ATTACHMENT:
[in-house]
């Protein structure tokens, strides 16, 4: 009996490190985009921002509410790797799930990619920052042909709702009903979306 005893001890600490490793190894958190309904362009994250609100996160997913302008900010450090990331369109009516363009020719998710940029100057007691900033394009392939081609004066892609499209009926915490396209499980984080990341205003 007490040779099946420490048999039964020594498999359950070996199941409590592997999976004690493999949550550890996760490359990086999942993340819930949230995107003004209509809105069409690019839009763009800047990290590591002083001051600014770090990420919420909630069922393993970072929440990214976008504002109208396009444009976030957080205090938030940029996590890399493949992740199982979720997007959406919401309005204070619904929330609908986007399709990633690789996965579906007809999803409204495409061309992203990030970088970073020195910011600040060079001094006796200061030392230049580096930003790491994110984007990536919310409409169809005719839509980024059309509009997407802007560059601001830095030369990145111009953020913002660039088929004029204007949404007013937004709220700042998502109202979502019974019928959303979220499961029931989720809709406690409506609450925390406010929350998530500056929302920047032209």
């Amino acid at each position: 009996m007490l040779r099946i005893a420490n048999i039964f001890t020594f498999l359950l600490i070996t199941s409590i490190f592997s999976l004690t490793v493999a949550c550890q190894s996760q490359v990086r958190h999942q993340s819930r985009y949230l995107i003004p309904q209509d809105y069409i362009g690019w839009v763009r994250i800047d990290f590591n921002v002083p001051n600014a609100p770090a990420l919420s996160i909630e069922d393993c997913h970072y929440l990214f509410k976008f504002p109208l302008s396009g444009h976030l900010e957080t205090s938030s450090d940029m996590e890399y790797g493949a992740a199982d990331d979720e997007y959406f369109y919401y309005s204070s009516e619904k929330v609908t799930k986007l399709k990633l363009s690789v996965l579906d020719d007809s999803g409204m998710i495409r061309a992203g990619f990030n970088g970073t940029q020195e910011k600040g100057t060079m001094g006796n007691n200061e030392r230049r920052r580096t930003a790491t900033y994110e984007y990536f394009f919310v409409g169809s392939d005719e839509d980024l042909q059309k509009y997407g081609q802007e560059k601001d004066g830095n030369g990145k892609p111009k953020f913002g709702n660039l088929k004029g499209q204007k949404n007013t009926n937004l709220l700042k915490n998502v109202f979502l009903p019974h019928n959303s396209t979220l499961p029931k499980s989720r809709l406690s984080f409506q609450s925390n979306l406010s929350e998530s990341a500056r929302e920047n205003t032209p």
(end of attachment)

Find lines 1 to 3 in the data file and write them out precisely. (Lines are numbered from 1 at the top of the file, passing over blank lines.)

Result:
[in-house]
């Protein structure tokens, strides 16, 4: 009996490190985009921002509410790797799930990619920052042909709702009903979306 005893001890600490490793190894958190309904362009994250609100996160997913302008900010450090990331369109009516363009020719998710940029100057007691900033394009392939081609004066892609499209009926915490396209499980984080990341205003 007490040779099946420490048999039964020594498999359950070996199941409590592997999976004690493999949550550890996760490359990086999942993340819930949230995107003004209509809105069409690019839009763009800047990290590591002083001051600014770090990420919420909630069922393993970072929440990214976008504002109208396009444009976030957080205090938030940029996590890399493949992740199982979720997007959406919401309005204070619904929330609908986007399709990633690789996965579906007809999803409204495409061309992203990030970088970073020195910011600040060079001094006796200061030392230049580096930003790491994110984007990536919310409409169809005719839509980024059309509009997407802007560059601001830095030369990145111009953020913002660039088929004029204007949404007013937004709220700042998502109202979502019974019928959303979220499961029931989720809709406690409506609450925390406010929350998530500056929302920047032209």
């Amino acid at each position: 009996m007490l040779r099946i005893a420490n048999i039964f001890t020594f498999l359950l600490i070996t199941s409590i490190f592997s999976l004690t490793v493999a949550c550890q190894s996760q490359v990086r958190h999942q993340s819930r985009y949230l995107i003004p309904q209509d809105y069409i362009g690019w839009v763009r994250i800047d990290f590591n921002v002083p001051n600014a609100p770090a990420l919420s996160i909630e069922d393993c997913h970072y929440l990214f509410k976008f504002p109208l302008s396009g444009h976030l900010e957080t205090s938030s450090d940029m996590e890399y790797g493949a992740a199982d990331d979720e997007y959406f369109y919401y309005s204070s009516e619904k929330v609908t799930k986007l399709k990633l363009s690789v996965l579906d020719d007809s999803g409204m998710i495409r061309a992203g990619f990030n970088g970073t940029q020195e910011k600040g100057t060079m001094g006796n007691n200061e030392r230049r920052r580096t930003a790491t900033y994110e984007y990536f394009f919310v409409g169809s392939d005719e839509d980024l042909q059309k509009y997407g081609q802007e560059k601001d004066g830095n030369g990145k892609p111009k953020f913002g709702n660039l088929k004029g499209q204007k949404n007013t009926n937004l709220l700042k915490n998502v109202f979502l009903p019974h019928n959303s396209t979220l499961p029931k499980s989720r809709l406690s984080f409506q609450s925390n979306l406010s929350e998530s990341a500056r929302e920047n205003t032209p």